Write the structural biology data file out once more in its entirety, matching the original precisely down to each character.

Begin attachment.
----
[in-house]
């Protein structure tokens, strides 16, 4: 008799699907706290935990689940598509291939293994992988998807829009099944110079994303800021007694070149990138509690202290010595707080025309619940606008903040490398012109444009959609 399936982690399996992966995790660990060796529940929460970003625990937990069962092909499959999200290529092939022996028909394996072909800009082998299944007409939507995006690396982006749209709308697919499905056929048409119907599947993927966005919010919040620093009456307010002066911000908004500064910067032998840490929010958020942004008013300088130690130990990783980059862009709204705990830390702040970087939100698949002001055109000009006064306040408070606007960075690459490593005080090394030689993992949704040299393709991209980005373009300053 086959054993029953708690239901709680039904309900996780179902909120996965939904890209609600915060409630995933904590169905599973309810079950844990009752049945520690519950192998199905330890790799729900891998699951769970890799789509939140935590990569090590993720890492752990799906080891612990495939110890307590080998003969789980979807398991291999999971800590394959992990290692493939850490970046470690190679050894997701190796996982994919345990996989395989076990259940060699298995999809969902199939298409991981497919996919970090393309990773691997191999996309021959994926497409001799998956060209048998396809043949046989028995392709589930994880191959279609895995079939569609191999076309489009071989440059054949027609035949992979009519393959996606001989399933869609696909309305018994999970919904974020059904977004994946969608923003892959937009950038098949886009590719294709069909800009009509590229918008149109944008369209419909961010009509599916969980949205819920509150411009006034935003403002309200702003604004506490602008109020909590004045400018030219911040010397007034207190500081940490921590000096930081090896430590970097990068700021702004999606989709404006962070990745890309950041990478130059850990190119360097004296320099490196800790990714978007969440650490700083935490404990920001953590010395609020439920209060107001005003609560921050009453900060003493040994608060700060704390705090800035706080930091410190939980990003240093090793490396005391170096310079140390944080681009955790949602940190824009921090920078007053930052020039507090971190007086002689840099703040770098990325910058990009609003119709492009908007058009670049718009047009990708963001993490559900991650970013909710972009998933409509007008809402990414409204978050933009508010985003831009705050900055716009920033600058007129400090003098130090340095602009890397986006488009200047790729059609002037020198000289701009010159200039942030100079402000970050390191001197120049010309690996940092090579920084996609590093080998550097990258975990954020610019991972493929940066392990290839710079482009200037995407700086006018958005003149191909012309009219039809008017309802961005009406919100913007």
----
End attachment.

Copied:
[in-house]
């Protein structure tokens, strides 16, 4: 008799699907706290935990689940598509291939293994992988998807829009099944110079994303800021007694070149990138509690202290010595707080025309619940606008903040490398012109444009959609 399936982690399996992966995790660990060796529940929460970003625990937990069962092909499959999200290529092939022996028909394996072909800009082998299944007409939507995006690396982006749209709308697919499905056929048409119907599947993927966005919010919040620093009456307010002066911000908004500064910067032998840490929010958020942004008013300088130690130990990783980059862009709204705990830390702040970087939100698949002001055109000009006064306040408070606007960075690459490593005080090394030689993992949704040299393709991209980005373009300053 086959054993029953708690239901709680039904309900996780179902909120996965939904890209609600915060409630995933904590169905599973309810079950844990009752049945520690519950192998199905330890790799729900891998699951769970890799789509939140935590990569090590993720890492752990799906080891612990495939110890307590080998003969789980979807398991291999999971800590394959992990290692493939850490970046470690190679050894997701190796996982994919345990996989395989076990259940060699298995999809969902199939298409991981497919996919970090393309990773691997191999996309021959994926497409001799998956060209048998396809043949046989028995392709589930994880191959279609895995079939569609191999076309489009071989440059054949027609035949992979009519393959996606001989399933869609696909309305018994999970919904974020059904977004994946969608923003892959937009950038098949886009590719294709069909800009009509590229918008149109944008369209419909961010009509599916969980949205819920509150411009006034935003403002309200702003604004506490602008109020909590004045400018030219911040010397007034207190500081940490921590000096930081090896430590970097990068700021702004999606989709404006962070990745890309950041990478130059850990190119360097004296320099490196800790990714978007969440650490700083935490404990920001953590010395609020439920209060107001005003609560921050009453900060003493040994608060700060704390705090800035706080930091410190939980990003240093090793490396005391170096310079140390944080681009955790949602940190824009921090920078007053930052020039507090971190007086002689840099703040770098990325910058990009609003119709492009908007058009670049718009047009990708963001993490559900991650970013909710972009998933409509007008809402990414409204978050933009508010985003831009705050900055716009920033600058007129400090003098130090340095602009890397986006488009200047790729059609002037020198000289701009010159200039942030100079402000970050390191001197120049010309690996940092090579920084996609590093080998550097990258975990954020610019991972493929940066392990290839710079482009200037995407700086006018958005003149191909012309009219039809008017309802961005009406919100913007």